The first round of eLearning Admin Academies spurred many superintendents to create a Twitter profile as part of their shift in school culture.  Even more followed after hearing national leaders (and even a few Canadians) dispel myths about using social media and advocate for educational leaders to model its use during this summer's second round of academies. Are you asking yourself, how do I get started? The superintendents featured here, many other district leaders and the building principals on the list IN Admin are resources.

Are you a Connected Educator using Twitter? We encourage you to be on one of our INeLearn Twitter Lists so that others can connect with you.  All it takes is a minute to submit this survey.

Thursday, August 15, 2013

How's Your Posture?

When I was a student teacher (almost 20 years ago), my supervising teacher shared with me her practice of beginning the year with an informational scavenger hunt that got students up and learning about one another on the first day. The way this activity helped establish a positive culture with a new class made it an instant favorite that I repeated every year I taught.

The start of school comes with many such traditions that we have repeated and solidified over the years. And while these traditions contribute to the strength of our education system, they can also be the very thing that holds us back. If you do an image search for "Back to School" you would have to conclude that these traditions have much to do with chalk dust, musty books and freshly sharpened pencils. Does our familiarity with these very materials hold us back from employing the tools of a new generation?

This was a concern of the National Association of State Boards of Education (NASBE), last year when they published their report: Born in Another Time. Among their recommendations, NASBE points out that students need "real-world experience with technology in a way that prepares them to be college and career ready." This isn't just 'time in the computer lab' we're talking about here. They specifically charge us to "ensure that every student has adequate access to a computing device and the Internet at school and home." In Indiana, we've made huge strides in this - by many measures leading the nation. We have a long way to go.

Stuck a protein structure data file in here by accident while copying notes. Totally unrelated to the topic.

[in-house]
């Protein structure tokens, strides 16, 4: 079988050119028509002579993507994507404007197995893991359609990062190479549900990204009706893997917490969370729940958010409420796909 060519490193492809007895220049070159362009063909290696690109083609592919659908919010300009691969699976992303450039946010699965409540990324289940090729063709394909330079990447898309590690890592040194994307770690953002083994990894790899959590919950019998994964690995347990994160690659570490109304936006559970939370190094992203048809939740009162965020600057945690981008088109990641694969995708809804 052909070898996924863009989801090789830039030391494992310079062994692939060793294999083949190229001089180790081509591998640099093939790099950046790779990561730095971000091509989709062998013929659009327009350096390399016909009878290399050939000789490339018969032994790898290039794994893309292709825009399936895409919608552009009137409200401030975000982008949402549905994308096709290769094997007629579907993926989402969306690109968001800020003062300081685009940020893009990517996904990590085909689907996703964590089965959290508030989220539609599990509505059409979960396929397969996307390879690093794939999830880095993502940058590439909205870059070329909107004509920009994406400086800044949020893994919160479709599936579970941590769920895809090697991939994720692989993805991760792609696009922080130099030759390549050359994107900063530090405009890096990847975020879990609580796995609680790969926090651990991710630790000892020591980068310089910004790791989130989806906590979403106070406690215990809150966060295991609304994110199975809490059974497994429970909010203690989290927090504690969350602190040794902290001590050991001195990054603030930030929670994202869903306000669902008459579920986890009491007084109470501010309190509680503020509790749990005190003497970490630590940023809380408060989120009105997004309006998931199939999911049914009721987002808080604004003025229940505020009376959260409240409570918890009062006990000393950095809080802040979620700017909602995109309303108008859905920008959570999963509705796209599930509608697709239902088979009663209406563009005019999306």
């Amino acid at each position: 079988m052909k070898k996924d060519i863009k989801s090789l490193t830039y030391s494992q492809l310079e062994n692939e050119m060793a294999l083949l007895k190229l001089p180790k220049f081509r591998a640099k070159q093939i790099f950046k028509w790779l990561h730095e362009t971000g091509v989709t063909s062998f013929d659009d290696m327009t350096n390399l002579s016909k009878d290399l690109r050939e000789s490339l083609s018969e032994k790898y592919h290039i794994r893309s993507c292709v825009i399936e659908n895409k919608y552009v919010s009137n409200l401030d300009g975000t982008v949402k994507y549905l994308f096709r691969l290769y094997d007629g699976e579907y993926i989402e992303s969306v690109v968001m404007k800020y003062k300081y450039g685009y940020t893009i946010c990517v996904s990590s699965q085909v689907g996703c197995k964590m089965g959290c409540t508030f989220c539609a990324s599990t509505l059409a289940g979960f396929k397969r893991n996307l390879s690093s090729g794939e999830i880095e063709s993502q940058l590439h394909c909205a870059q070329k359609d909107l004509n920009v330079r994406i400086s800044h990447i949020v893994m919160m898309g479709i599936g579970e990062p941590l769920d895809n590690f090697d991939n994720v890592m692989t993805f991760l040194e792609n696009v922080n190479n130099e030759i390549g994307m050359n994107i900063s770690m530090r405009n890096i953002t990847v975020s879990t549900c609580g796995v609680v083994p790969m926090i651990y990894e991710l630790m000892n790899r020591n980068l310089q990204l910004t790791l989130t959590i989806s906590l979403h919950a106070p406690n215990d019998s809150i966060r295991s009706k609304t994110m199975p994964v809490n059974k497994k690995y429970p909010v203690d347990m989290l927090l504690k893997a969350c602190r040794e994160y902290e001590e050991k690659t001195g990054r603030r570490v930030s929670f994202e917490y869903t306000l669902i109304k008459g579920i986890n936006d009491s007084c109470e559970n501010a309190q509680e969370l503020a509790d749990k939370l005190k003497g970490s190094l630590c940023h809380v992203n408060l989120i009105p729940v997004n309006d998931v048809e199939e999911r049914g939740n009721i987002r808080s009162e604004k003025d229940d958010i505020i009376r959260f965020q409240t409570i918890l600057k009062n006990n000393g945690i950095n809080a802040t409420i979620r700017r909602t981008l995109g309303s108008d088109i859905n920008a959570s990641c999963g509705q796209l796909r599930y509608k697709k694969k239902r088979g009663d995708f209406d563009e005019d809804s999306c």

To achieve even the goals set out in this report, we will need to take a hard look at our focus, and maybe... our posture. Dr. Scott Robison, the accomplished Superintendent of Zionsville Community Schools put it very well when he said that our job is "helping Indiana’s youth (and their teachers) lean forward into the possibilities." As you begin the new adventure that this school year provides, will you be leaning forward into the possibilities? Or will you be reclining in the time-honored traditions of our past?

Will you be the teacher that tries posting a video to reinforce your most important lessons? Or will you be using your overhead projector to cast a tired image of your syllabus on that new interactive board that you just haven't explored yet? Will you be the leader who explores the power of social media to engage your community, or will you protect the past by ensuring that "devices are off and put away." My sincere hope is that all of us who would call ourselves educators would lean forward with the posture of a learner. It is an exciting time, and we all have much to learn! Make it a great year.

Friday, August 2, 2013

The Digital Shift

Everything is shifting at Lebanon Senior High School! When students return next week, they'll not only be greeted by a beautiful new facility, but also their very own MacBook Air. Teachers prepared for this Digital Shift by attending a fantastic conference that bears the same name. Sessions specifically geared toward using these new devices on a day to day basis, equipped Lebanon educators (as well as guests from 50 districts) with a new skill-set to help them make the shift and thrive in this new environment.

Dr. Heidi Hayes Jacobs, perhaps best known for her work with curriculum mapping, was an excellent keynote and a great inspiration for helping schools make the changes they need to stay relevant. In recent years she has helped to develop and share Curriculum21, a clearinghouse of resources to help educators transform their curriculum. Stimulating new thinking in so many areas, Dr. Jacobs told participants, "I'd like to eliminate every committee you are on." Rather than meeting consistently when it may not be needed, she says schools should be asking: "Who are the best people to bring together to solve this problem?" This responsiveness to needs and opportunities is also present in her philosophy about integrating technology. With so many tools at our fingertips, she urges educators to create avenues for students to engage in meaningful, globally connected work.